Tonawanda News — The Erie County Health Department is warning residents about a new form of swine flu recently confirmed in three U.S. states by the Centers for Disease Control.
Though no cases of what’s called H3N2v have been reported in this area, the CDC has confirmed 29 cases of the new swine flu variant elsewhere in the past year, and a recent uptick in cases includes 16 in the last three weeks.
While none of the cases have been reported in New York state, Erie County Health Commissioner Dr. Gale Burstein said people with compromised immune systems due to chronic illness or age should avoid farm animals including pigs currently featured at venues such as the Erie County Fair.
“It’s important for people to remember to take precautions when they are around livestock, including washing hands before and after being around animals,” Burstein said. “It’s a good opportunity for kids to see animals, just wash your hands and use common sense because any animal can carry disease.”
Viruses have been identified in 3 states in recent weeks. According to a statement from CDC, from July 12 through Aug. 3, 2012, 16 cases of H3N2v were reported and confirmed.
The virus was first detected in humans in July 2011 and has been isolated to swine in many U.S. states. All 29 cases were infected with H3N2v viruses that contain the matrix (M) gene from the influenza A (H1N1) pdm09 virus.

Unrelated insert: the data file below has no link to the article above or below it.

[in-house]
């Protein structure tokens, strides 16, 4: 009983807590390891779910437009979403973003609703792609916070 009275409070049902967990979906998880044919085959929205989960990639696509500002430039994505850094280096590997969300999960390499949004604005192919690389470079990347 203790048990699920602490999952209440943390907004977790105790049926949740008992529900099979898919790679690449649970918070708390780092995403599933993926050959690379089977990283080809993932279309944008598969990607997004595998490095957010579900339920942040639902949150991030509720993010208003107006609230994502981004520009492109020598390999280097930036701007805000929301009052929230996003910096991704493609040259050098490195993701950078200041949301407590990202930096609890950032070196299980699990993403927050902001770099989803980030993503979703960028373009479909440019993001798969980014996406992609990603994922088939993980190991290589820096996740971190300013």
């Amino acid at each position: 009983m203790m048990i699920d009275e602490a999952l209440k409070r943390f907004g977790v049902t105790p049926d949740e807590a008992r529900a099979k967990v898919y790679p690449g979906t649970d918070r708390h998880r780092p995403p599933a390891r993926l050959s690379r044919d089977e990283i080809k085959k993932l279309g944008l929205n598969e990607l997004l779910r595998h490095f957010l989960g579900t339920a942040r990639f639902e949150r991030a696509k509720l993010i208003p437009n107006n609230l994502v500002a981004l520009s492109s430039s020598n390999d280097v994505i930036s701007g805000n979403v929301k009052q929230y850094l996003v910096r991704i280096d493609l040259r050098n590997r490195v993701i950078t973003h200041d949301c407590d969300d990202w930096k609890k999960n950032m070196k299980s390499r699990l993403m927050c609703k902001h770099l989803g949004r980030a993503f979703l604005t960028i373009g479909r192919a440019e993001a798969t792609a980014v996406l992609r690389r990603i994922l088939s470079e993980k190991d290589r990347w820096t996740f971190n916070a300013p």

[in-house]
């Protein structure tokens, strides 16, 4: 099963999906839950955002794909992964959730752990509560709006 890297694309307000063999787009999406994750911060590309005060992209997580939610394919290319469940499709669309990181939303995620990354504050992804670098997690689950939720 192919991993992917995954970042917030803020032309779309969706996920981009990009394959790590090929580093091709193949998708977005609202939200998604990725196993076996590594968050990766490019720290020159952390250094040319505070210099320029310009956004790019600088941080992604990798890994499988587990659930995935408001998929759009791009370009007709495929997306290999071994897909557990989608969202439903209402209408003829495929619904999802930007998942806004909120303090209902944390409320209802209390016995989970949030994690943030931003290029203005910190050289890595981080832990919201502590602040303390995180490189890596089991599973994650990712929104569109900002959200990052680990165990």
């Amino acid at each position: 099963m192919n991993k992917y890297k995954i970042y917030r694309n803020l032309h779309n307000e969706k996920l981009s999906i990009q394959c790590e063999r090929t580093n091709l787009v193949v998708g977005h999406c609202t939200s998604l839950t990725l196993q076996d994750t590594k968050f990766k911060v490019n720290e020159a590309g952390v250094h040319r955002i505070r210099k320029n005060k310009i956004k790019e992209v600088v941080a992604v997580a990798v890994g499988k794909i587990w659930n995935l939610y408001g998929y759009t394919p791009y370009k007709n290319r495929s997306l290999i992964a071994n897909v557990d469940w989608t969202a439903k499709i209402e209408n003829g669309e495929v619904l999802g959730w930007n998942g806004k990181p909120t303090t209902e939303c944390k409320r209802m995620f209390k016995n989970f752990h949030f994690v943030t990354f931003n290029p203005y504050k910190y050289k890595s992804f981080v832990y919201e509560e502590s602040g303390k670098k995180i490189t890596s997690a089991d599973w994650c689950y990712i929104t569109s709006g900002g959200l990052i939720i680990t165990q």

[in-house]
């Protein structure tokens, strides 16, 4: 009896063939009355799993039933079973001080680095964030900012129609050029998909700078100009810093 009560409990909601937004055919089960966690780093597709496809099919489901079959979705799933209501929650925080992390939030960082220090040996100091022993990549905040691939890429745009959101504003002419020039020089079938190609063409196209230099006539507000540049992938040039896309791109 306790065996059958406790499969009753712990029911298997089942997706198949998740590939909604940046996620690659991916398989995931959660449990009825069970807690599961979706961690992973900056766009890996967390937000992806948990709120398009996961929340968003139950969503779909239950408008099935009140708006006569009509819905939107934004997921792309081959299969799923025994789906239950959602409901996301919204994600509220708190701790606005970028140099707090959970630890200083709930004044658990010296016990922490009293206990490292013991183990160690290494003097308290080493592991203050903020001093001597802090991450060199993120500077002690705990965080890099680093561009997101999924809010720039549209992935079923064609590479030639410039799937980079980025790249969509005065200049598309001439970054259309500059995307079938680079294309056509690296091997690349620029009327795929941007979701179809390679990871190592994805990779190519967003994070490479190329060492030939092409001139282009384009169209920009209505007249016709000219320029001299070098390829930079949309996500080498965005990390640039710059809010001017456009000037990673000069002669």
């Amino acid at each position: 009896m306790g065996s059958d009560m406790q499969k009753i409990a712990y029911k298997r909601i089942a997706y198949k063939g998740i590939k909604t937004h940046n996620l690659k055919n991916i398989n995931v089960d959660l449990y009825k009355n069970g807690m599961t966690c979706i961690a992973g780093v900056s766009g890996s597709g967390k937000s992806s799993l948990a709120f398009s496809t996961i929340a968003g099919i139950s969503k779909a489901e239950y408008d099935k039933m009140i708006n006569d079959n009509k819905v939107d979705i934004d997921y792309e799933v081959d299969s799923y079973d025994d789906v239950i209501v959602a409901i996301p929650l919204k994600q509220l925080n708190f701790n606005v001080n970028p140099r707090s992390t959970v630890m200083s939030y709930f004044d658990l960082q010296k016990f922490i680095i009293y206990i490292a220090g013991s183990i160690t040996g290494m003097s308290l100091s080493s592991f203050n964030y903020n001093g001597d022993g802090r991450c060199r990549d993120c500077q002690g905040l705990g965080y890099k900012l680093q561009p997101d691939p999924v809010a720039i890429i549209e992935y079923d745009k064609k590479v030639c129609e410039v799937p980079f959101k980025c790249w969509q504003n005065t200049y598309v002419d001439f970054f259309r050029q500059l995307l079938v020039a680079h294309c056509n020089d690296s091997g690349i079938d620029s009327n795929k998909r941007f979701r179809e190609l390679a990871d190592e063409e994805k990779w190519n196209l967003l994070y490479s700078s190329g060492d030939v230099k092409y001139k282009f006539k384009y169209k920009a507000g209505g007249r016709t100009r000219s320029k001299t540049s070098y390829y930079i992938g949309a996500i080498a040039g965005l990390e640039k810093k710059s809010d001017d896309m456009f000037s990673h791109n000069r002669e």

The virus differs from the H1N1 swine flu that swept the nation several years ago, but is similar because it originates in pigs and circulates during the summer months, Burstein said.
“Typically we see flu during flu season in the winter months, but this is in the summer months,” Burstein said. “People who are at high risk for influenza complications should consider avoiding exposure to pigs and swine barns this summer.”
She said those at risk include people with underlying chronic medical conditions such as asthma, diabetes, heart disease or who are pregnant. Those 65 or older, as well as the very young should also take care to wash their hands frequently with soap and water.
CDC said public health and agriculture officials are investigating the extent of disease among humans and swine, and additional cases are likely to be identified as the investigation continues.Contact city editor Neale Gulley at 693-1000, ext. 4114